I’m often asked to recommend breeders. Most of these requests are from well-meaning people that are interested in obtaining the best dog possible. While I’m flattered that they look to me as someone whose opinion they can trust, unfortunately I must give them the bad news that I do not provide breeder recommendations. Most people find this strange. Certainly, there must be some breeders that I believe are consistently breeding a high percentage of quality American Pit Bull Terriers? People whose work I admire and deem high quality, professional and trustworthy? The answer is while yes there are some breeders whose work I respect, what I am looking for in a dog may or may not be what you are looking for in a dog.
Obtaining a new dog is a very personal thing. Due diligence is a critical component in the decision-making process when selecting your next dog. There are many questions that you should ask yourself prior to getting a dog and only you can answer them. Everyone’s situation and needs are different. The first question you must ask yourself is if you are willing to commit the next 8-15 years providing this new dog with everything it needs to maximize it’s potential. You see the far majority of people do not need an American Pit Bull Terrier. They are in love with the idea of owning the greatest breed on earth. The reality is they are not prepared for the responsibility that comes along with it. The next question to ask is what is your goal for the new dog. Are you looking for a pet? For a show dog? For a performance dog? For a future brood prospect? All of the above? These are critical questions that require honest answers. They will help you narrow down your list of prospective breeders.
My most important criteria when selecting a breeder is finding someone who is honest. As stewards of the breed we need to shun those who do not represent the honesty that we seek in our dogs. Every dog a breeder produces is a result of their breeding decisions and moral integrity. As a Dogman and a breeder you can acquire experience and skills over time but honor and principles are innate to the core. I do not care how great their dogs are, if they are scumbags, liars or exaggerators don’t waste your time with them.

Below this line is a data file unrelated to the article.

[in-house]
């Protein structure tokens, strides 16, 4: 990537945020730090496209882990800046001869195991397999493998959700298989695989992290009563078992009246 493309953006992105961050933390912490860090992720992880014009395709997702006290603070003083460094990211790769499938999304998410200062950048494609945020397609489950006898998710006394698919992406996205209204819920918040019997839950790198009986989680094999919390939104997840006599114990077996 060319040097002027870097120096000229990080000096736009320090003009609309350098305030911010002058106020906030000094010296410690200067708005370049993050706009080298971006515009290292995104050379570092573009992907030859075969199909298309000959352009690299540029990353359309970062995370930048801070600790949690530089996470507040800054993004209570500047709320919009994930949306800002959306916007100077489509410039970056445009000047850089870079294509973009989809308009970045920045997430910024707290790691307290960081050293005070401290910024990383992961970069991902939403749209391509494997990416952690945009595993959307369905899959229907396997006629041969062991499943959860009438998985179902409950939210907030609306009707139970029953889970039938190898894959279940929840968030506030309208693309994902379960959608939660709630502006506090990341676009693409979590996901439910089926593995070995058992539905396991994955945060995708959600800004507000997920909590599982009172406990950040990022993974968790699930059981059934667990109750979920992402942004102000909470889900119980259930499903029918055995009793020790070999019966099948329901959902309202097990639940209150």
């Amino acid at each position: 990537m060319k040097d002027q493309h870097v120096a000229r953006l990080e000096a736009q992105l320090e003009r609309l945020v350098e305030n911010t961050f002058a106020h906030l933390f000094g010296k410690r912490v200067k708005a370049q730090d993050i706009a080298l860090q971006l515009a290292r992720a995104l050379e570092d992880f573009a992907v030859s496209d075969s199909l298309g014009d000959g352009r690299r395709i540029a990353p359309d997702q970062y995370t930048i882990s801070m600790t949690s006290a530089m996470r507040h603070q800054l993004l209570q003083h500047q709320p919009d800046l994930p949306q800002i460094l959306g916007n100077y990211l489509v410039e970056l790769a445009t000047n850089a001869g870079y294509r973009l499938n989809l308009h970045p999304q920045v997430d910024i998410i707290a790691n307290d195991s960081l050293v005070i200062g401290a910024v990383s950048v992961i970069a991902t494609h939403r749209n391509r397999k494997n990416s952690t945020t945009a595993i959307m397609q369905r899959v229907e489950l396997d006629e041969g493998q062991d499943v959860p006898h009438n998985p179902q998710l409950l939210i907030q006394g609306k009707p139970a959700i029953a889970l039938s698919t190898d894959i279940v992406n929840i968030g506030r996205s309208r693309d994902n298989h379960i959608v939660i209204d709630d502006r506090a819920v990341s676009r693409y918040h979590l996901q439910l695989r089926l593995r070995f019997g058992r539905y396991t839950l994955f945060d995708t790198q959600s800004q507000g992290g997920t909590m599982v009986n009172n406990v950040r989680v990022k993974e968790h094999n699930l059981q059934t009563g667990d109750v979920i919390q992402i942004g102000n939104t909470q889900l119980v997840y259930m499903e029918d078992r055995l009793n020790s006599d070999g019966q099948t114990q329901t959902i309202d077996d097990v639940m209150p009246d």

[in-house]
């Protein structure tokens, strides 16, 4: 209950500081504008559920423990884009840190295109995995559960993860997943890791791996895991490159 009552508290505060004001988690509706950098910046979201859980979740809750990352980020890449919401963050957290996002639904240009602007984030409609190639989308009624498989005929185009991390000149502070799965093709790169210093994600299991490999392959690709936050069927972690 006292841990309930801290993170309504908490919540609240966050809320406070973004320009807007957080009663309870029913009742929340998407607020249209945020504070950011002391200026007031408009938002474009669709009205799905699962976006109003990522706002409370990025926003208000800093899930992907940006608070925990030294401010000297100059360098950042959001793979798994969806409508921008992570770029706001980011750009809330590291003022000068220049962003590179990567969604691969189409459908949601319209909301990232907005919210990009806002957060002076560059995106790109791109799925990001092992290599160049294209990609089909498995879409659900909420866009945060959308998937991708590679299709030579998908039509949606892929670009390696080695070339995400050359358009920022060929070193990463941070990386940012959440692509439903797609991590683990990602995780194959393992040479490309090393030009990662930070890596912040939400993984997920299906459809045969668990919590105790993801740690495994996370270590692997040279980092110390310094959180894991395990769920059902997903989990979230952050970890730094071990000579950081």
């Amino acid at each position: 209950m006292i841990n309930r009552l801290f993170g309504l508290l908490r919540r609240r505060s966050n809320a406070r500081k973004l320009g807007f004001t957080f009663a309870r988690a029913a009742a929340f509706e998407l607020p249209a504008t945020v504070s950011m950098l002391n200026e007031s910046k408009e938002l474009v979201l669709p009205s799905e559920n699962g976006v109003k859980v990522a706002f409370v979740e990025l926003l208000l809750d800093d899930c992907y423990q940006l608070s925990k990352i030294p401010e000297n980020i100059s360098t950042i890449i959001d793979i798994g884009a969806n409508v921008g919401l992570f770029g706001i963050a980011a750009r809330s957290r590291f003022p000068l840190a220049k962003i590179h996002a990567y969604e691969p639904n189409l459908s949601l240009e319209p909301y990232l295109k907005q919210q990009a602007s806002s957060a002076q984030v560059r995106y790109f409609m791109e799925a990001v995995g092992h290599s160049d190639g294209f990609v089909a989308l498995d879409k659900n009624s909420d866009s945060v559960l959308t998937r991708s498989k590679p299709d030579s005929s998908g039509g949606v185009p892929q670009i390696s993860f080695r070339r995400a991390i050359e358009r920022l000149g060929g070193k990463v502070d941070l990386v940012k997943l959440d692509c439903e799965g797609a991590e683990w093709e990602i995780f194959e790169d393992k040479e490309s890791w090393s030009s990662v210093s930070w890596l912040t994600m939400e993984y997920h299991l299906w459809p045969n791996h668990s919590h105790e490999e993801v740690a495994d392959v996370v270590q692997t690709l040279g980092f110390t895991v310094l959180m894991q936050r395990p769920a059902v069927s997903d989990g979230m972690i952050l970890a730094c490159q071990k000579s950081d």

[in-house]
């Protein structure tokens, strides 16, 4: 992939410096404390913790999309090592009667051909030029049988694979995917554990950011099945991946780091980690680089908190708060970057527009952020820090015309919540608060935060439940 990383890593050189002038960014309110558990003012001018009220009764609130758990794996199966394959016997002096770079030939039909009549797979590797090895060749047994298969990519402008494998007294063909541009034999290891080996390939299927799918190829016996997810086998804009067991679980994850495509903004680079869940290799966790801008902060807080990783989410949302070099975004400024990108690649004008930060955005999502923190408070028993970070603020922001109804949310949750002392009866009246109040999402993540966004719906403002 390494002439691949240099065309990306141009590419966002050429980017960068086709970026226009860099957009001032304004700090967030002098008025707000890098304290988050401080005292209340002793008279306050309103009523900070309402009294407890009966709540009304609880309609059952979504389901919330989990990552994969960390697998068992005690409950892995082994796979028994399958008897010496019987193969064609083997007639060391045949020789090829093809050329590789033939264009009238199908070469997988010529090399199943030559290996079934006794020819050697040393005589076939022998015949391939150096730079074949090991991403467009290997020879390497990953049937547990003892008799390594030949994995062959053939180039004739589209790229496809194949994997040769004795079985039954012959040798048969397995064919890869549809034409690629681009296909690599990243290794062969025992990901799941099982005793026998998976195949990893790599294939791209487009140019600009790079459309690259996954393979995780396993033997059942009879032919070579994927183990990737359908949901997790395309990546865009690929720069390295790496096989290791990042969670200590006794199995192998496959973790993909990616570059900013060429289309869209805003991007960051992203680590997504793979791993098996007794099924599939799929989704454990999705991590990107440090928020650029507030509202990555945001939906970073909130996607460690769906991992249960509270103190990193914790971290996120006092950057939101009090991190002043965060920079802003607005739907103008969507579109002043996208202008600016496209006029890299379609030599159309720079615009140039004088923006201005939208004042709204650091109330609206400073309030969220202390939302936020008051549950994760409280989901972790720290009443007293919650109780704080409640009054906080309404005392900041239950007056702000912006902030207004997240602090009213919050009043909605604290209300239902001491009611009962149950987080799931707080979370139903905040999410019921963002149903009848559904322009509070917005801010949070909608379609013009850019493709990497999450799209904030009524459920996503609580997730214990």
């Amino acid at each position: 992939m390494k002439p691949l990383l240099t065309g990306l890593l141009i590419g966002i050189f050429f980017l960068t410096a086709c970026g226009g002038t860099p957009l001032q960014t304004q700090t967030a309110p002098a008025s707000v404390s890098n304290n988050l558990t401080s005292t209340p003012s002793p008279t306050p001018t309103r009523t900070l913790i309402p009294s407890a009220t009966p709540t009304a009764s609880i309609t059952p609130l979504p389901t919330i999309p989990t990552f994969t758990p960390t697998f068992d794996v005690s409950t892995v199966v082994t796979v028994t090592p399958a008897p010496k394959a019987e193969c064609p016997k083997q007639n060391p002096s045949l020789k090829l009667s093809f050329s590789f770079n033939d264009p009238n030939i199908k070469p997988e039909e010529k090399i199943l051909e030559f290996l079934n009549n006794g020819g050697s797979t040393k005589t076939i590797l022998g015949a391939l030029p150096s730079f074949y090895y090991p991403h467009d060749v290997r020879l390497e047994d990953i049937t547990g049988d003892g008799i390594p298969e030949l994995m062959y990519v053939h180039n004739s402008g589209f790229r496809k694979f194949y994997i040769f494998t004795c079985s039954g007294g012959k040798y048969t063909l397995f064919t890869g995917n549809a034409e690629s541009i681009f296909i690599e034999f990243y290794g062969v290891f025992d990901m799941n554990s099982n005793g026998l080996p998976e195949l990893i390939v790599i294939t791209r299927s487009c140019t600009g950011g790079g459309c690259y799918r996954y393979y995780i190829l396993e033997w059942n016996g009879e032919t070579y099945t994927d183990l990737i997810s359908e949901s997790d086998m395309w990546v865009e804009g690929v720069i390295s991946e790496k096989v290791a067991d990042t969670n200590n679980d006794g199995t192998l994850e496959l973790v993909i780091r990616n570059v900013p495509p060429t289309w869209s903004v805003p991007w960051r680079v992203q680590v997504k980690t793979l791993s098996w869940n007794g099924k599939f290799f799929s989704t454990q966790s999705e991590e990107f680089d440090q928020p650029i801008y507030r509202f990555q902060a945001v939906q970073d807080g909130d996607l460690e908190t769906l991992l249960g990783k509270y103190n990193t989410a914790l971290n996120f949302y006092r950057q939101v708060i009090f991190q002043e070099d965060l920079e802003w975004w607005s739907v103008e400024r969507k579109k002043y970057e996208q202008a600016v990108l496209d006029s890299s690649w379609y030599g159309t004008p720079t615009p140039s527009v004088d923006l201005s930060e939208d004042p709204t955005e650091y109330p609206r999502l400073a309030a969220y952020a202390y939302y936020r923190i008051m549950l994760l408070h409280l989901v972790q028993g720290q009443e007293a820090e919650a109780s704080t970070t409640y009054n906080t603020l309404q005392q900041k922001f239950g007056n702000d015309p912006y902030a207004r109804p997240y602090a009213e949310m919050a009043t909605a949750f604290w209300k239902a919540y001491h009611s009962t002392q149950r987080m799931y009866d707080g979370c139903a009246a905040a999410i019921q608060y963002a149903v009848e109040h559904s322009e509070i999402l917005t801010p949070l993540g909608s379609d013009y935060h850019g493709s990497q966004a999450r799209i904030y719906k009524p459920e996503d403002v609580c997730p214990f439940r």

My next piece of advice is to forget about the pedigrees at this point. The first thing novices ask is how the dog is bred. For the life of me I will never understand why this question is so popular. There is an old saying that the pedigree does not make the dog, the dog makes the pedigree. It is so true. Find the good dogs and the pedigrees will follow. Unless you are an experienced Dogman with first-hand experience with the majority of the dogs and their siblings within a pedigree it really doesn’t matter anyway. You will lack the intimate knowledge of the pedigree to take advantage of it. Find an honest breeder, breeding honest dogs that consistently kick-ass in whatever arena you are looking to compete in and become a student of that family of dogs. The best dogs aren’t bred by simply pairing together names on a pedigree. They are bred by experienced, highly selective breeders with a standard that each dog must meet in order to earn the right to be bred. These breeders use decades of first-hand experience evaluating the strengths and weaknesses of the family, and pair dogs together with breed improvement in mind. Many amateur breeders will send you a pedigree and try to justify breeding two non-accomplished dogs together because of the accomplishments of their ancestors. Trying to make money and popularity off someone else’s blood, sweat and tears. Selling you their low percentage experiments. This should be an immediate red flag.
The best breeders with the highest percentages will always be smaller, private breeders who keep and use what they breed. They have the facilities to properly raise and evaluate full litters from birth to maturity. It is nearly impossible to be a great breeder if their living situation only allows for owning a couple of dogs. A serious breeder must have enough dogs to allow for proper selection. This is the reason NFL training camp rosters start at 90 players and throughout the pre-season the roster is narrowed down to 53 players. Selection is required for competition. If a breeder is trying to sell you a dog and they only own three or four dogs, this should be another red flag. Top breeders do not rely on third party information to tell them how good their dogs are. They put in the work personally developing their dogs and objectively identifying where each individual dog is strong and where it is weak. They look for consistencies and outliers and use these fine details to make breeding decisions. They breed for themselves with the goal of improving their quality each generation. These breeders aren’t motivated by money and they are very difficult to get a dog from. They usually breed much less than most because they only breed when they need more dogs. Not when they need more dogs to sell. They are much harder to find than the popular, mass-producing breeders who market themselves with alluring pictures, videos and embellishments. However, with patience, persistence and a decent bullshit radar you will find the good breeders and if it is meant to be it will be worth the wait.